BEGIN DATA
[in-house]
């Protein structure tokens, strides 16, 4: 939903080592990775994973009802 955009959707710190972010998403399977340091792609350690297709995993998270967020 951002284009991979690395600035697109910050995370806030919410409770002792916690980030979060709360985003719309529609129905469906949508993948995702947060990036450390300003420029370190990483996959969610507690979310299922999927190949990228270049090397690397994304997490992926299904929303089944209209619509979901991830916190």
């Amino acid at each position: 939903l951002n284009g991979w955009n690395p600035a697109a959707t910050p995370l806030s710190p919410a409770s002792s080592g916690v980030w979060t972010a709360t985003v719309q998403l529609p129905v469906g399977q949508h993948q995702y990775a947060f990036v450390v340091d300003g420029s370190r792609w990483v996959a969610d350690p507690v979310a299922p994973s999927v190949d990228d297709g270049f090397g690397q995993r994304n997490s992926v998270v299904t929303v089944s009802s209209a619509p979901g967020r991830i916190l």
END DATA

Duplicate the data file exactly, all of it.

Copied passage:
[in-house]
């Protein structure tokens, strides 16, 4: 939903080592990775994973009802 955009959707710190972010998403399977340091792609350690297709995993998270967020 951002284009991979690395600035697109910050995370806030919410409770002792916690980030979060709360985003719309529609129905469906949508993948995702947060990036450390300003420029370190990483996959969610507690979310299922999927190949990228270049090397690397994304997490992926299904929303089944209209619509979901991830916190």
């Amino acid at each position: 939903l951002n284009g991979w955009n690395p600035a697109a959707t910050p995370l806030s710190p919410a409770s002792s080592g916690v980030w979060t972010a709360t985003v719309q998403l529609p129905v469906g399977q949508h993948q995702y990775a947060f990036v450390v340091d300003g420029s370190r792609w990483v996959a969610d350690p507690v979310a299922p994973s999927v190949d990228d297709g270049f090397g690397q995993r994304n997490s992926v998270v299904t929303v089944s009802s209209a619509p979901g967020r991830i916190l």